DGA chairman O’Malley on Medicaid expansion: ‘Each governor has a unique set of challenges’
WILLIAMSBURG, Va. — Of the country’s 20 Democratic governors (plus Independent Rhode Island Gov. Lincoln Chafee), 13 — and Chafee — plan to fully implement the national health-care law’s Medicaid expansion, while seven have yet to make up their minds, USA Today reported earlier this week.
So what does the chairman of the Democratic Governors Association make of the fact that in more than half a dozen states, Democratic governors are waiting to make a decision on whether they’ll implement a key aspect of President Obama’s signature health-care law?
“Every governor has a unique set of challenges; some have greater political challenges to overcome than others,” DGA chairman and Maryland Gov. Martin O’Malley told reporters Saturday at the National Governors Association annual meeting.
While seven Democratic governors have yet to make up their minds on the Medicaid expansion, 22 Republican governors are undecided, as well.
Governors of both parties are still studying the potential impact of the provision and have cited a long list of questions they have about how the expansion will be carried out, which many reiterated in interviews at the leaders’ annual summit in colonial Williamsburg. The topic was also front and center at a breakfast of Democratic governors Saturday morning and at a separate roundtable of Republican governors.
The matter presents a two-fold quandary for the Obama administration. Politically, it runs counter to the White House’s argument that the debate over the health-care law has been settled and that it’s time to move on. Policy-wise, it has delivered the administration a whole new raft of questions to answer on how the law will affect the states.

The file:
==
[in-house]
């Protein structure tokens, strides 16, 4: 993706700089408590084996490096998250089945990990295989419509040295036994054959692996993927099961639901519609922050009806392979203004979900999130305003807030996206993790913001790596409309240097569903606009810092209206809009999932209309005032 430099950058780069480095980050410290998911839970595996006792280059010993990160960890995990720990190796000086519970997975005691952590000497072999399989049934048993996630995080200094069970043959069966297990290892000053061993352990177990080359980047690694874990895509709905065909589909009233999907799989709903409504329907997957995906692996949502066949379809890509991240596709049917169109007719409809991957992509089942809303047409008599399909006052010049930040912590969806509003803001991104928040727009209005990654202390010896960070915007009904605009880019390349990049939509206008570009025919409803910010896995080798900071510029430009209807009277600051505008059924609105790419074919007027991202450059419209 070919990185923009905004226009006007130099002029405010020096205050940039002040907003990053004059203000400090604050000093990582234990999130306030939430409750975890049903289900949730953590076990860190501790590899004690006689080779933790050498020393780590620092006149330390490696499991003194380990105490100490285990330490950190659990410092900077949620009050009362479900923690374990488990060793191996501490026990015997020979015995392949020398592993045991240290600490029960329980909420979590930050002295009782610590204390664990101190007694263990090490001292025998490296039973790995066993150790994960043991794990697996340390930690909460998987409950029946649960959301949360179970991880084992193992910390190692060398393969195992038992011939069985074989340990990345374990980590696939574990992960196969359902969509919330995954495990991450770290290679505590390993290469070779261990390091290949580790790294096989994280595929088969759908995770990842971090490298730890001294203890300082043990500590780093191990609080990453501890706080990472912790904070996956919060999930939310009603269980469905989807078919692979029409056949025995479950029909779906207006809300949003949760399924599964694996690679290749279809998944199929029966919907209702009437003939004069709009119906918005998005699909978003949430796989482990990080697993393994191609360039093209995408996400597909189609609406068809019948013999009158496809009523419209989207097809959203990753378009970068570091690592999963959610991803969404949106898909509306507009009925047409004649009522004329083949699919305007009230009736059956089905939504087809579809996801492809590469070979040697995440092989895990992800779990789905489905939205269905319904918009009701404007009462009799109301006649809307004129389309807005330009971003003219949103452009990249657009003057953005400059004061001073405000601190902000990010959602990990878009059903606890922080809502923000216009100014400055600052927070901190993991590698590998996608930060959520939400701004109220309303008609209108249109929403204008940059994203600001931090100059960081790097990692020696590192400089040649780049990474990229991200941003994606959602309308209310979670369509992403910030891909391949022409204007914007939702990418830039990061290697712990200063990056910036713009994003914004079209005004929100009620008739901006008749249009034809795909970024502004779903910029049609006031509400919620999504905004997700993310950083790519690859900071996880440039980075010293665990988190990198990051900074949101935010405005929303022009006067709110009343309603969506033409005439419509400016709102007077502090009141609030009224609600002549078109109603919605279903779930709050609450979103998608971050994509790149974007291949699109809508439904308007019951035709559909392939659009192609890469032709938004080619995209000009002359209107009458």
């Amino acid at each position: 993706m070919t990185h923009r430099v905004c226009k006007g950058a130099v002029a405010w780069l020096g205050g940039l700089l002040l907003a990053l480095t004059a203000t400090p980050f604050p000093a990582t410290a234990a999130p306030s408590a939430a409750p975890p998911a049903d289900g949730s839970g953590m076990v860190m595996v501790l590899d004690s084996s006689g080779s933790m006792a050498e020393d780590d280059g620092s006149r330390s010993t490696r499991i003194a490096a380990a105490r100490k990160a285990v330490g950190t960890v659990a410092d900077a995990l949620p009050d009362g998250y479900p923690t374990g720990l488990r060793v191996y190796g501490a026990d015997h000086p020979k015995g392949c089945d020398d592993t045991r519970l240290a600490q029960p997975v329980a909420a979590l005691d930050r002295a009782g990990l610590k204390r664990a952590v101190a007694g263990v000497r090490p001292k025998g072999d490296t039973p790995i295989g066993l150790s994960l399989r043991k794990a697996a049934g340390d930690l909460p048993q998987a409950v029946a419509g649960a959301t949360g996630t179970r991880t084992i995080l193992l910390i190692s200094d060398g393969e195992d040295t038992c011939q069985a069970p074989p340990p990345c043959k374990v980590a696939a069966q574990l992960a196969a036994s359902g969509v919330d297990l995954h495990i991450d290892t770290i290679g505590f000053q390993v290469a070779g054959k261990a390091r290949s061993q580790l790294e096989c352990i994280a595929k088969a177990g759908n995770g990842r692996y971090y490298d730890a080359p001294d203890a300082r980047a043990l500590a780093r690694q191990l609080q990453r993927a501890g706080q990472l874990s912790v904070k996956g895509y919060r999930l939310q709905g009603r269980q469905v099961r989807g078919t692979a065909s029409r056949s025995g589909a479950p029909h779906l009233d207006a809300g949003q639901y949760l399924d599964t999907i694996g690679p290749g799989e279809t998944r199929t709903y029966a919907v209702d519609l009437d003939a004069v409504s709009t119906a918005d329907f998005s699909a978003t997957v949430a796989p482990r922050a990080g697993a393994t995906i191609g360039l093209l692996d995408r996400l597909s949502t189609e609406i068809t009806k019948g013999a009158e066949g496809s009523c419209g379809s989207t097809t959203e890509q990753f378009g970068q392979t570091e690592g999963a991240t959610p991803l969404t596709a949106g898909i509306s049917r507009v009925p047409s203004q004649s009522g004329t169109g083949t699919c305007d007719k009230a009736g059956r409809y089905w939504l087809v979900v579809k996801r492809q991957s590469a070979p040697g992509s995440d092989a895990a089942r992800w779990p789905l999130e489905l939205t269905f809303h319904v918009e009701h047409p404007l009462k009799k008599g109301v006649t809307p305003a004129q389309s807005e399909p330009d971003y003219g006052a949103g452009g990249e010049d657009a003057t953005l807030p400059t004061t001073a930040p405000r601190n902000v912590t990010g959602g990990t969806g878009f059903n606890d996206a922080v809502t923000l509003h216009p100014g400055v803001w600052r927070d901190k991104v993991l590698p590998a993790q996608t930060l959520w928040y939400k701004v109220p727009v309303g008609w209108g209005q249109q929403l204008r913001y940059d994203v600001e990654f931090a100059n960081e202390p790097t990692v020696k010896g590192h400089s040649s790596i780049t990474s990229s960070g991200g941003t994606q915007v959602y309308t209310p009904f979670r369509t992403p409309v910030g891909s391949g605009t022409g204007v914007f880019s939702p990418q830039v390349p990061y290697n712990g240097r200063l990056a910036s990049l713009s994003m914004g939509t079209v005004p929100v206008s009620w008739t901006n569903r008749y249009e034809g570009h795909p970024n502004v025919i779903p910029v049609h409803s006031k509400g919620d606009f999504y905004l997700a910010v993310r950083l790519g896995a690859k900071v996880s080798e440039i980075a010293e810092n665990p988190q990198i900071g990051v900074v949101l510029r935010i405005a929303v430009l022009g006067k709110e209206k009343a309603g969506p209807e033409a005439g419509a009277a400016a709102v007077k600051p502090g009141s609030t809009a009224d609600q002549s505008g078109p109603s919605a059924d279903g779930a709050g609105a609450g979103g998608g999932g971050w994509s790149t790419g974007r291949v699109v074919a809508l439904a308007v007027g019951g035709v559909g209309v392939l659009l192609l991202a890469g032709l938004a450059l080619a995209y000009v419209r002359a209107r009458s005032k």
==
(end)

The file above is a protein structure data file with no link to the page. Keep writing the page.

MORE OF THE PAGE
O’Malley, who spoke briefly with reporters Saturday after an NGA panel on health care, argued that while some governors may be ideologically opposed to the health-care law, others may be slow-walking their decision in order to negotiate more flexibility from the federal government. That, however, could backfire economically, he contended.
“I think you’ll see that states that are too slow to find a way to implement will put themselves at an economic disadvantage as states like Maryland and other states are able to make health care more affordable for more small businesses and family-owned businesses, which are the ones that really create the jobs,” O’Malley said.
The DGA chairman also contended that political differences between governors and state legislatures are a potential reason why some Democratic governors have yet to make up their minds.
“Some of our other governors are in states with legislatures that have invested so much politically into beating the president over the head with the Affordable Care Act and to falsely portray it as welfare expansion that it’s harder for them to come to the table or even to allow those conversations,” he said.
A transcript of our talk with O’Malley follows:
Q: Where do things go from here on the Medicaid expansion issue?
“We decided early on that we would be an earlier implementer of the Affordable Care Act. ... We estimate that by 2020, this would be a net benefit to our budget of about $600 million. It also gives us the ability to create that common platform and that access to preventive care that will enable us over time to bend down the cost curve that we’ve been experiencing as a country, the ever-escalating cost of health care, which actually outpaces any increase in taxes. Businesses saw health care go up by 113 percent over the last 10 years in America, and then we wonder why we’re not investing in job creation and expanding opportunity? We’ve got a lot of capital that can be redeployed to more productive uses in our economy.
“It’s a good deal for us; we saw that right away. So we passed the statute to set up the health-care exchange. We’ve brought in all of the private partners — the brokers that sell insurance and have designed our exchange. We’ve hired the IT staff. We will meet the deadline as proposed in the Affordable Care Act, and we’re moving forward as an early implementer and are glad to assist and help other states, and in fact, already are.”
Q: What do you make of the fact that some Democratic governors are waiting before committing to implement the expansion?